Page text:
Mrs. Eisenhower did her pal good another time, hosting a celebratory White House dinner on October 23, 1956 for Rosalind Russell at the completion of her pre-Broadway run of 15 performances at the National Theater in the comedy Auntie Mamie by Patrick Dennis, in which she starred.
A week later, the day after she joined the President in seeing My Fair Lady on Broadway, Mamie sat guffawing and applauding in the audience watching madcap Roz in Auntie Mame. So enthused she couldn’t wait until the show was over, the First Lady dashed backstage at intermission to see her pal, as Time reported, “for tea, cookies and “girl talk.”
The next year, Rosalind Russell starred in the film version of Auntie Mame (1958). One minor touch in the movie seems too coincidental not to have been an inside homage to her friend in the White House. When “Mame” is invited to the Connecticut home of character “Doris Upson” (played by Lee Patrick), the fluttery Fifties housewife, notable in her Mamie Pink dress insists on calling her “Mamie” instead.
If Roz had enjoyed access to the White House because of Mamie, Mamie got the royal treatment in Hollywood from Roz. While the Eisenhowers spent winter during their retirement years in Palm Desert, California, Ike stuck to his desert life, playing golf and working from his office in their Mid-Century Modern home there. Mamie often got antsy. Soon enough Roz lured her out to Hollywood. On February 26. 1962 the former First Lady drove into Los Angeles for a full day at Warner Brothers Studios, toured about and touted by Rosalind Russell.
Mrs. Eisenhower was not only given her own personalized director’s chair, but a chance to try her hand at cinematography. Mamie actually lined up a shot on a Technirama camera for a scene in the film Gypsy (1962) , in which Roz was starring. Mamie was a pro within minutes, guided by camera operator Harry Stradling Jr. and his father, the cinematographer. No word whether she got union pay.
After the death of former President Eisenhower in 1969, Mamie still came out to the desert in winter where she got a chance to catch up with Roz and Freddie. After a severe flu and case of shingles left her hospitalized in 1971, Russell and Brisson kept her spirits up with funny letters and chocolate chip cookies imported from Denmark. Mamie reported she was, “gaining back the pounds I have lost with these around.”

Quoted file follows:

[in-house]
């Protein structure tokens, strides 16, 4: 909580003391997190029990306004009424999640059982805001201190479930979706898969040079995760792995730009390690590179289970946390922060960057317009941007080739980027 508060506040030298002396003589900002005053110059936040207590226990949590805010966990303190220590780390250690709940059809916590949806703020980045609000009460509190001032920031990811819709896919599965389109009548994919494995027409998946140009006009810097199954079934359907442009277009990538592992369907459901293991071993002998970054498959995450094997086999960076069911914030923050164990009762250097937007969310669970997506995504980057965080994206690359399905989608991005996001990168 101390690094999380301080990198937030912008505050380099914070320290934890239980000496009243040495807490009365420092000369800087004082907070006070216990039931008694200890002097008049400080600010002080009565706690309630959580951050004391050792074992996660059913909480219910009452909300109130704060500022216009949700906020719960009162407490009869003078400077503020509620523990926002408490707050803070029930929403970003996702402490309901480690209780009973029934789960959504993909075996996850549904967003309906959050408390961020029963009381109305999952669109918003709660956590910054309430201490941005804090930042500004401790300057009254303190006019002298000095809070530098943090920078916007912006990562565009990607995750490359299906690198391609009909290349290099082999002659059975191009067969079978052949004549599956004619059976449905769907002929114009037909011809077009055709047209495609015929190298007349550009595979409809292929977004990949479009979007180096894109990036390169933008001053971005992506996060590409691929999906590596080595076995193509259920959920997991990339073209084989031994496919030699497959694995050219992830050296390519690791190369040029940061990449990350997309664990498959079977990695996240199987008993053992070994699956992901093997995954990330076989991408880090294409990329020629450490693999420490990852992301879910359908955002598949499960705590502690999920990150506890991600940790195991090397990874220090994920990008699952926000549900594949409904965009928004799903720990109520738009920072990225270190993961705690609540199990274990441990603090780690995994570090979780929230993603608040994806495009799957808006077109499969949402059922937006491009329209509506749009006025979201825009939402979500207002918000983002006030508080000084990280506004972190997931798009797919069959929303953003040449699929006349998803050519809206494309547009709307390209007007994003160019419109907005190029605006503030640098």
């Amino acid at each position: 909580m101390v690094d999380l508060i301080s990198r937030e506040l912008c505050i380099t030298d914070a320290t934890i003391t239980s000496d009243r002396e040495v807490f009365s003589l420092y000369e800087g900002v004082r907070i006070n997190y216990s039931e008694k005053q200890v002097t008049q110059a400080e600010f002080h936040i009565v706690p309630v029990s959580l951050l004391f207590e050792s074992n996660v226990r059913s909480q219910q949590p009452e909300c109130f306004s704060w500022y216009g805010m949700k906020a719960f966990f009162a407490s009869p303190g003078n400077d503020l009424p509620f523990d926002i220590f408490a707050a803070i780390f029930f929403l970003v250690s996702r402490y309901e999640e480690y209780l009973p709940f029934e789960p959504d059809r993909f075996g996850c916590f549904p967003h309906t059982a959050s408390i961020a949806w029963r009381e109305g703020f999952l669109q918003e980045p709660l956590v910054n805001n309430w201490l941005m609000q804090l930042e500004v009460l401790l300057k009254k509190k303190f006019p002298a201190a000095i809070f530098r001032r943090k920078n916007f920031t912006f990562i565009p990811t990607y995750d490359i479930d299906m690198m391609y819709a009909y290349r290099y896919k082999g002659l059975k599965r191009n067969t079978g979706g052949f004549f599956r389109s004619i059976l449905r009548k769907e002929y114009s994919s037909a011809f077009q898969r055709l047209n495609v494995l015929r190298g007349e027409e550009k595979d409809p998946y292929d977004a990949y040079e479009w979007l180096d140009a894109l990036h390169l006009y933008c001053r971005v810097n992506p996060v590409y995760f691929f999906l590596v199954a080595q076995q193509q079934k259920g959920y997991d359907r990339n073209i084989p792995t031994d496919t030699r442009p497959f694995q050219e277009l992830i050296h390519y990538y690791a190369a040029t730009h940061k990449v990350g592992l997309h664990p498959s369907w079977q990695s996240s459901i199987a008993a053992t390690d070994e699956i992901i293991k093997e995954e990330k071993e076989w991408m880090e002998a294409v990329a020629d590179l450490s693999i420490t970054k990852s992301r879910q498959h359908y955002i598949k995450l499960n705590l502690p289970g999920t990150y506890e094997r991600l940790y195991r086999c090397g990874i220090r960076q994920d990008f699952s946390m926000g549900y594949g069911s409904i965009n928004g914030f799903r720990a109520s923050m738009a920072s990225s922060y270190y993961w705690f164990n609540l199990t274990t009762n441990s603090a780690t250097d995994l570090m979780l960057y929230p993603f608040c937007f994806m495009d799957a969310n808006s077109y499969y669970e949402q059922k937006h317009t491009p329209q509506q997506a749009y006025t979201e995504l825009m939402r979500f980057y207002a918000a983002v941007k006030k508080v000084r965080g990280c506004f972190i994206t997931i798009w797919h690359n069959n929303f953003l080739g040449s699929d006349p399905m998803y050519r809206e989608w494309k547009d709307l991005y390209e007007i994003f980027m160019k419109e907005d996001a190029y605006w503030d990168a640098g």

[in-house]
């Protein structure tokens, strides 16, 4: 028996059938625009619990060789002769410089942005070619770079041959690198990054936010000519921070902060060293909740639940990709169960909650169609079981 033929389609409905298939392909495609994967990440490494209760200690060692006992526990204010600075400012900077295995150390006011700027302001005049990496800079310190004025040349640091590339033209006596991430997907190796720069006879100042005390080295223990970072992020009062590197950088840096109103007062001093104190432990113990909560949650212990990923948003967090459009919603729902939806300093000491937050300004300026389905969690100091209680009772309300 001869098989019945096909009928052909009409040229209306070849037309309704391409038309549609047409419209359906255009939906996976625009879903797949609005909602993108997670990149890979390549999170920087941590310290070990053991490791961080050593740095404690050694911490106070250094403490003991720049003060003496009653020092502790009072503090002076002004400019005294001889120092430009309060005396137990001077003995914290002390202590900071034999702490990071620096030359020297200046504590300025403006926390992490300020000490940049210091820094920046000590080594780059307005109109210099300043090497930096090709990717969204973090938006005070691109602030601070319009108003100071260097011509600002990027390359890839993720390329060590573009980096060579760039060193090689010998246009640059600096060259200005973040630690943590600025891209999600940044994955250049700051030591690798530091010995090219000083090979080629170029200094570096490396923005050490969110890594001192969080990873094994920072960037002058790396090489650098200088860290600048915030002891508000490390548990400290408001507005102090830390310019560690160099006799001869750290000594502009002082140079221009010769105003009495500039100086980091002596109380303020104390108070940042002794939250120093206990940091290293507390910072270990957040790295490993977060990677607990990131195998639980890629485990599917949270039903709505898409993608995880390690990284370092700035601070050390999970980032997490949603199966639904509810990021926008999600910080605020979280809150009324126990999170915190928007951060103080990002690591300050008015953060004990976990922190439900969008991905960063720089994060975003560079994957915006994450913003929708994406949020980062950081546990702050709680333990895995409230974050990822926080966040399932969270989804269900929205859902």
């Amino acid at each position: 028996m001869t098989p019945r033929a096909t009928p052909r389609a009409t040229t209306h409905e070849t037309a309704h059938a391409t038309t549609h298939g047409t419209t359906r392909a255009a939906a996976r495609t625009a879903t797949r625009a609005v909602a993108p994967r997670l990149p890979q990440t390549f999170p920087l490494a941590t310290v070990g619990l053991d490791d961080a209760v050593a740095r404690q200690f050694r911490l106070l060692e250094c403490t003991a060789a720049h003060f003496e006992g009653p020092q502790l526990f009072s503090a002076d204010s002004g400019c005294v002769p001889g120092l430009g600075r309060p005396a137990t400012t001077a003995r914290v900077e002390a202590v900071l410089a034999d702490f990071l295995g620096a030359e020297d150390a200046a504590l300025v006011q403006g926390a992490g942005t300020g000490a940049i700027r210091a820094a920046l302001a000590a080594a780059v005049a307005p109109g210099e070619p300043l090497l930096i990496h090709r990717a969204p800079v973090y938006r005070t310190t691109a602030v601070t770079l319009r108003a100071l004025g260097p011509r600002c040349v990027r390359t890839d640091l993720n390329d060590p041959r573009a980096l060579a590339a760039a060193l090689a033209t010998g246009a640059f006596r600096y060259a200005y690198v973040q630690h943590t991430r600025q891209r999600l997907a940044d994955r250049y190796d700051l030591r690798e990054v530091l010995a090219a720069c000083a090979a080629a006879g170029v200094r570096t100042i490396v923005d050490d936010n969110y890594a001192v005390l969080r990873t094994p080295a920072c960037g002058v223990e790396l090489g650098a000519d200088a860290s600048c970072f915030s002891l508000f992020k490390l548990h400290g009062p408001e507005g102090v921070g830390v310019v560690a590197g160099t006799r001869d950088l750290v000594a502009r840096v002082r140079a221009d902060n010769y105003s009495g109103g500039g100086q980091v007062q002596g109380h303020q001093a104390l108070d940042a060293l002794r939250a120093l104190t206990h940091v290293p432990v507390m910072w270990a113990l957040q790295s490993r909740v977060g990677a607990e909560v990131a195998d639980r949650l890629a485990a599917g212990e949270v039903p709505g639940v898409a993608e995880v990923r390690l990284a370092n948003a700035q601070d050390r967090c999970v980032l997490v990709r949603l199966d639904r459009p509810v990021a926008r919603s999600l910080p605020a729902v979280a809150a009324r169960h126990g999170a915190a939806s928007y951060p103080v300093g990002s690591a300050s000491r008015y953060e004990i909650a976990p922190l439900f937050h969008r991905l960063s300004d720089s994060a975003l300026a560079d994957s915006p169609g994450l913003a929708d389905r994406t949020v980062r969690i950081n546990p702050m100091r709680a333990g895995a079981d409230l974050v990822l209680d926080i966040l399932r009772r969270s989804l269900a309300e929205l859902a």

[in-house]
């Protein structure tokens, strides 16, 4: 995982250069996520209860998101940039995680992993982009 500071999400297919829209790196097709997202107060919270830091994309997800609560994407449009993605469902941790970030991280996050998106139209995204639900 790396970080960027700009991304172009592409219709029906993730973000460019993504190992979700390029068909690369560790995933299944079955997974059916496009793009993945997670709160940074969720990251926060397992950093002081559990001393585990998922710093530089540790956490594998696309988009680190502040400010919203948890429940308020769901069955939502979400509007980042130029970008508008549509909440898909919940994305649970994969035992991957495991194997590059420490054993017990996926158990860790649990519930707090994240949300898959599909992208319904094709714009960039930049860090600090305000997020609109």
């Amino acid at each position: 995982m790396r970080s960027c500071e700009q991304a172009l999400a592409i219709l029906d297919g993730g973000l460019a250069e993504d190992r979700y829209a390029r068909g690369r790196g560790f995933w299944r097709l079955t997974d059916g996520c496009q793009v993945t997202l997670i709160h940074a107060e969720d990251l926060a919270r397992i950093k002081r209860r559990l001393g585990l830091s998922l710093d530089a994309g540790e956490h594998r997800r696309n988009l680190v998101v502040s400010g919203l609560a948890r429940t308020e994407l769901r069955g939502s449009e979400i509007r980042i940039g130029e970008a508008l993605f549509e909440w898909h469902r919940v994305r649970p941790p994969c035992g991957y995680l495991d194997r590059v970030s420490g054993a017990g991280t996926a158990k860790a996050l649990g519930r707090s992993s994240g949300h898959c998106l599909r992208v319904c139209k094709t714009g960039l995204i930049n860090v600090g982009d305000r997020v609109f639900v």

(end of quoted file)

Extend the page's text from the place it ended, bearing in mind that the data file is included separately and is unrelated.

Rosalind Russell was also a generous contributor to the desert community’s Eisenhower Medical Center, Mamie leading the fundraising for the hospital named in her husband’s memory. Designed by Edward Durrell Stone, who also did the JFK Center for the Performing Arts in Washington, D.C., the medical center still retains its 70s vibe.
As Mamie was increasingly beset by other health problems, she stopped going to California and withdrew into semi-isolation at her Gettysburg, Pennsylvania home. Roz had experienced depression and recognized it in Mamie. She hatched a scheme. Asked to host the 1975 “Woman of the Year Award,” a live awards show televised on NBC, the actress coaxed the former First Lady to New York to not only attend the event, but participate as an award presenter. When she appeared on stage with Russell, Mamie received a standing ovation.
A year later, Rosalind Russell died suddenly of breast cancer. Mamie Eisenhower survived her by three years, dying in 1979.
The nearly-30 year association of a Hollywood legend and an historical figure of Washington was simply a genuine friendship between two warm people, with no compelling agenda other than providing support to one another when each needed it, a rarity in any industry or era.
- Rules of Civility (nochargebookbunch.com)
- Book Review/Read the Movie – Auntie Mame by Patrick Dennis: “Hotcha!” (swampofboredom.com)
- Eisenhower and Justin Bieber (burger2go.wordpress.com)